Andrew H. Walker First row: Colin Sterling, Michael Owen, Katharine Zaleski, Andy Yaco-Mink, Katharine Jose. Second row: Sarah Bernard, Jonah Peretti, Roy Sekoff, Arianna Huffington, Dennis Chang, Matt Sussberg.
"Everything you think... is true."
That was Prince's five-word acceptance speech (the Webby limit), and the last of the night at Monday's 10th Annual Webby Awards gala, held in the gorgeous Cipriani restaurant in New York's financial district.
His Royal Badness, the recipient of a Lifetime Achievement Award, then proceeded to set the room rocking (not the easiest thing to do at the tail end of a 5-hour event), delivering a soulful rendition of "Don't Play Me," while urging the crowd to clap along. But the funk quotient was definitely on the low side in the geek-heavy room. So Prince finished his one song, flung his guitar into the air, let it crash down, and promptly headed out of the building. Very rock star. Very cool.
Earlier, another Lifetime Achievement Award had been given to Dr. Robert Kahn, one of the founding fathers of the Internet. Dr. Kahn didn't fling any guitars but he did offer a brief look back at the early days of the Internet (no, he didn't envision all that's happened with the net from the very beginning), and a glimpse at what he sees as its future. (It has something to do with everything we've ever done or seen being collected and archived in some great, super-secure cyber network. No, not the NSA.) His five-word speech was delivered in binary code on a pressboard poster he held up, drawing a very appreciative laugh from our two tech-head geniuses at the HuffPost table -- Jonah Peretti and Andy Yaco-Mink. His message: "Discover digital objects and handles" (he said we should Google it).
Among the dozens and dozens of byte-sized acceptance speeches (the Webbys honor lots of categories), my favorites included:
BabyCenter: "BabyCenter: You push, we deliver."
JDate (a Jewish dating service): "Jewish American Princesses... smokin'!!"
National Geographic Magazine Online: "More than just bare breasts."
ESPN.com: "Sports? Pornography? Sports? Pornography?... Sports!"
WashingtonPost.com: "Deeper than Deep Throat."
Indeed, there was something of a porn theme to the evening. Besides the above speeches, the puppet-meisters of Avenue Q performed "The Internet is for Porn" from their Tony-winning show, and Daily Show correspondent Rob Corddry, the host of the night's proceedings, touched on the topic a number of times, saying of Flickr: "Photo sharing? Is that what they're calling it these days? Yeah, I did a lot of 'photo sharing' back in the day. Still do."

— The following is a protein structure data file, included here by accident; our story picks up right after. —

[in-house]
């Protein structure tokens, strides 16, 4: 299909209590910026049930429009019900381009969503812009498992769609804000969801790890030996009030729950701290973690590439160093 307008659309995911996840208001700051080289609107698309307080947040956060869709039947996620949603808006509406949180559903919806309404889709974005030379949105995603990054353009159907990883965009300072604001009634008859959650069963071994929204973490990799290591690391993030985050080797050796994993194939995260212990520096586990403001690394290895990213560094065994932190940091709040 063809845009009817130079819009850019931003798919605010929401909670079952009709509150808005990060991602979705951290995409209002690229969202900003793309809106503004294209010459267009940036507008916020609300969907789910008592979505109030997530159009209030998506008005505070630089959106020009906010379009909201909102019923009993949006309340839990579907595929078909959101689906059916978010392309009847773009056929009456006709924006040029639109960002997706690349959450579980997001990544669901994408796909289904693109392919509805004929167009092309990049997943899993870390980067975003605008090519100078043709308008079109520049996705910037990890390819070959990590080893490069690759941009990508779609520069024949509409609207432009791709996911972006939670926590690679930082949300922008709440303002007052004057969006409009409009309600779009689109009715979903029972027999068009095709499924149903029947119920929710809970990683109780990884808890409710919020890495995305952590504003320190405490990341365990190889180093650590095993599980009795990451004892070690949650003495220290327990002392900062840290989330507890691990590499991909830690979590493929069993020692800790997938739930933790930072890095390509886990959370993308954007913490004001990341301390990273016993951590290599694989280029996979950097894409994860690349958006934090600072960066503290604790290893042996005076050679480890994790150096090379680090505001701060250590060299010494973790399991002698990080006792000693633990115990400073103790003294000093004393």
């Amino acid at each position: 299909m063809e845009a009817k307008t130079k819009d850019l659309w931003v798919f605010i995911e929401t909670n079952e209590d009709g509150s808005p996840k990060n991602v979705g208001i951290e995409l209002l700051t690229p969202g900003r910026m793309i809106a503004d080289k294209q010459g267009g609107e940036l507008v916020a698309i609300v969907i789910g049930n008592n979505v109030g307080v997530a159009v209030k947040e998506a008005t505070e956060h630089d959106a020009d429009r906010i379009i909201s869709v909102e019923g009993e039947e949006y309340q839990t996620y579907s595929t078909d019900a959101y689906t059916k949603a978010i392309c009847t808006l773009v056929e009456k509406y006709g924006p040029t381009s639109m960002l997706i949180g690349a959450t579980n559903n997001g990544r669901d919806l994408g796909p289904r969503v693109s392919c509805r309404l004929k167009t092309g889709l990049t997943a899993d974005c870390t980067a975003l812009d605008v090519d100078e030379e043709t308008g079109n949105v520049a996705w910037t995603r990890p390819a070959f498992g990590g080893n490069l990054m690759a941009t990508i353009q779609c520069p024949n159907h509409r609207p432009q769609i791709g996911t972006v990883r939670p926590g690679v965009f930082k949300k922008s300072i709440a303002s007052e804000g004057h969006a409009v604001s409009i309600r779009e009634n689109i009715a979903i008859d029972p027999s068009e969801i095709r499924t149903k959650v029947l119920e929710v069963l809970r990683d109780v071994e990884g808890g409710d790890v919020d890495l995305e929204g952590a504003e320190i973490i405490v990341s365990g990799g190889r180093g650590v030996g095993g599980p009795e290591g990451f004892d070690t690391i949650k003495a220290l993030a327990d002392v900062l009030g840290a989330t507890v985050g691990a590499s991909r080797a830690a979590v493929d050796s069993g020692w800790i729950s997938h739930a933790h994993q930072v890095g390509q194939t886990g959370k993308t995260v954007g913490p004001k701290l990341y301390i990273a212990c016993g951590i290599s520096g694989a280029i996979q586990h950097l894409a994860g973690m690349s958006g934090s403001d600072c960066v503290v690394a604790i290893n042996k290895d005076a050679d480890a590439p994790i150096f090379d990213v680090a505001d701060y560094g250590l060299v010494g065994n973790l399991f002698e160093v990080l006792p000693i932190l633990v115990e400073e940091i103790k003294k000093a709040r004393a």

To read all the five-word speeches go here.
Tom Friedman, who was given a special Webby as Person of the Year, used his 5 words to plug his latest bestseller -- "The world really is flat" -- then gave a funny and savvy talk. He thanked the New York Times for allowing him the rare chance to come out from behind its TimesSelect pay wall ("I will have to charge each of you $50," he warned us), and launched into an impassioned speech about the need for America to develop alternative sources of energy: "Green is the new red, white, and blue." But my favorite Friedman aphorism was the one he ascribed to his dear old grandmother and used to counter the conventional wisdom that the 21st century will belong to China: "Never cede a century to a country that censors Google."
As for me and my five words, the response to my post asking for suggestions was so tremendous, with our commenters offering over 300 five-word speeches, that our HuffPost team kept going back and forth over dinner as to which on I should actually use. Among the top contenders proposed by our readers: "It's all Geek to me," "So, missions CAN be accomplished!", "Couldn't do it without Bush," and "The WMD are located at..." And our editor, Roy Sekoff, came up with two that remained in the running right until I walked on stage: "W's not the only decider" and "The revolution will be blogged."
In the end, I ended up going with the five-word speech offered by HuffPost commenter simonw, with me adding a little self-mocking twist: "Dah-lings," I purred, ratcheting up the accent, "Make blogs, not war."
I considered going with "Make blogs, not fucked-up wars," but cooler heads -- i.e., my partner Kenny Lerer -- prevailed. So thanks to simonw; if you're ever in New York, stop by the office and borrow the Webby for as long as you like.